FOXBOROUGH — Brandon Meriweather earned high praise today from an NFL official for his exemplary behavior on the field after the league enacted stricter rules on helmet-to-helmet hits. Meriweather was fined $50,000 last week for his helmet-to-helmet hits on Ravens’ tight end Todd Heap and wide receiver Derrick Mason.
In Sunday’s 23-20 victory at San Diego, Meriweather came up from behind and leveled Chargers receiver Patrick Crayton with a textbook open-field tackle. Meriweather, though, said yesterday during a paid weekly radio appearance on WEEI that the new rules did not alter his physical approach to the game.
“I just lowered my target zone, that’s all I did,” he said. “I took some much-needed advice from some people I trust. Big V [Vince Wilfork], being one of them. I took some advice from him and Bianca [Wilfork] and talked to Mr. [Robert] Kraft and Bill [Belichick] and everyone told me to just keep playing. Just lower your target zone.”
Ray Anderson, the league’s executive vice president of football operations, lauded the tough play of Meriweather and Steelers’ linebacker James Harrison, who was fined $75,000 last week for his hits on Browns receiver Mohammed Massequoi and running back Joshua Cribbs, saying they “heeded our emphasis” after no flags were thrown for illegal hits to defenseless players in Sunday’s 13 games.
“We like to think we’re off to a good start in terms of the new emphasis and the recognition that we are going to play aggressively, but well within the rules,” Anderson told the Associated Press yesterday. “It’s a good start.”
Anderson singled out Meriweather, specifically, after he made two aggressive hits against the Chargers that were within the rules.
“Last week, we were appropriately calling him out and chastising him,” Anderson said of Meriweather. “[Sunday] in the Patriots’ game at San Diego, Meriweather made two very tenacious, effective and legal hits in similar situations. But you could see it, he lowered the target area, blasted the opponent with his shoulder. He adapted, showing it can be done. It is appropriate to praise him for the tough play.”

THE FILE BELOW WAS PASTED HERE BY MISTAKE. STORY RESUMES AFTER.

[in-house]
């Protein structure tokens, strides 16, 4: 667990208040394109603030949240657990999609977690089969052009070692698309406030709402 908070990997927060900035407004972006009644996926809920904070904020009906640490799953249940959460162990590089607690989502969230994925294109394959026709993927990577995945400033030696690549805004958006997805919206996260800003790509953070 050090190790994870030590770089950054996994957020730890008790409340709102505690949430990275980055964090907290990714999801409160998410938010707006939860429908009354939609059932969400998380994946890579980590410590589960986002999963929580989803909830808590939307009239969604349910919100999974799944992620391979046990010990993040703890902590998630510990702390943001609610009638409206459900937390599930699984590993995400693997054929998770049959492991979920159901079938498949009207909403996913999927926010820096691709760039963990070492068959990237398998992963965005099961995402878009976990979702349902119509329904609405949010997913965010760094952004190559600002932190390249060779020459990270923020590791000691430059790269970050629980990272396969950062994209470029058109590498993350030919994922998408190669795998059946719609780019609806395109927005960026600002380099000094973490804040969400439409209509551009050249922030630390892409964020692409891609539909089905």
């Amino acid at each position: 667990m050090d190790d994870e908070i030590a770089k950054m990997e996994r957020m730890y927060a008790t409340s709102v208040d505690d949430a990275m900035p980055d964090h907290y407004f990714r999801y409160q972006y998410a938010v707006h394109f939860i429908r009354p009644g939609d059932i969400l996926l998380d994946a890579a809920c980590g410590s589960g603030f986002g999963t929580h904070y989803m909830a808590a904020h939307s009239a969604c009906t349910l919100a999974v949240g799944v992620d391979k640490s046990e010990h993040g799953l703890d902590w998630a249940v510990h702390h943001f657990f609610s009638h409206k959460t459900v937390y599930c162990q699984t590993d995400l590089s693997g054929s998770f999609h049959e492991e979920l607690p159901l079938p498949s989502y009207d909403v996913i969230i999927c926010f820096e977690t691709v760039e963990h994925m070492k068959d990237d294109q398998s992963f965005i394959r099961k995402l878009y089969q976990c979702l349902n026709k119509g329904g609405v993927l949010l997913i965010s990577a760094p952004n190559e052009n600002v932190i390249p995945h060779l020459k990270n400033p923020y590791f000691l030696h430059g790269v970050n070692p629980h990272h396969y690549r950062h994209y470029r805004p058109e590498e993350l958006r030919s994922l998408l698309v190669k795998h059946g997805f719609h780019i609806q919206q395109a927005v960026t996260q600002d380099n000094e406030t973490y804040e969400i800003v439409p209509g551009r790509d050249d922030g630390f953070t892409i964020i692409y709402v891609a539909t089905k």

When apprised of Anderson’s remarks, Bill Belichick seemed a bit taken aback.
Asked if he ever remembered a league official coming out and praising one of his players, Belichick said, somewhat facetiously, “Nah, it’s got to be a first for me.
“The officials now are evaluating the players and their performance, I mean, that’s great,” Belichick deadpanned. “I can’t say how much that means to me, really.”
Last week, NFL commissioner Roger Goodell issued a league-wide memo and video to all 32 teams, outlining the league’s stricter rules regarding helmet-to-helmet hits. Goodell instructed each head coach to review the memo and show the video to his team. Belichick had not done so last Friday before the team’s departure to San Diego, but he indicated yesterday he had complied with the directive.
“As we have always done here, we know the rules and we try to play within the rules and we try to coach the techniques that are consistent with the rules and the interpretations of the officials,” Belichick said. “We try to do that to the best of our ability, every week, every year, with every player.
“We don’t try to go out there and try and commit penalties and infractions and things like that,” he said. “If they happen, we try to correct them and try to make sure that the player understands what they can and can’t do and what’s legal and what’s a foul and try to coach them in a way where they can do their job without committing a violation.”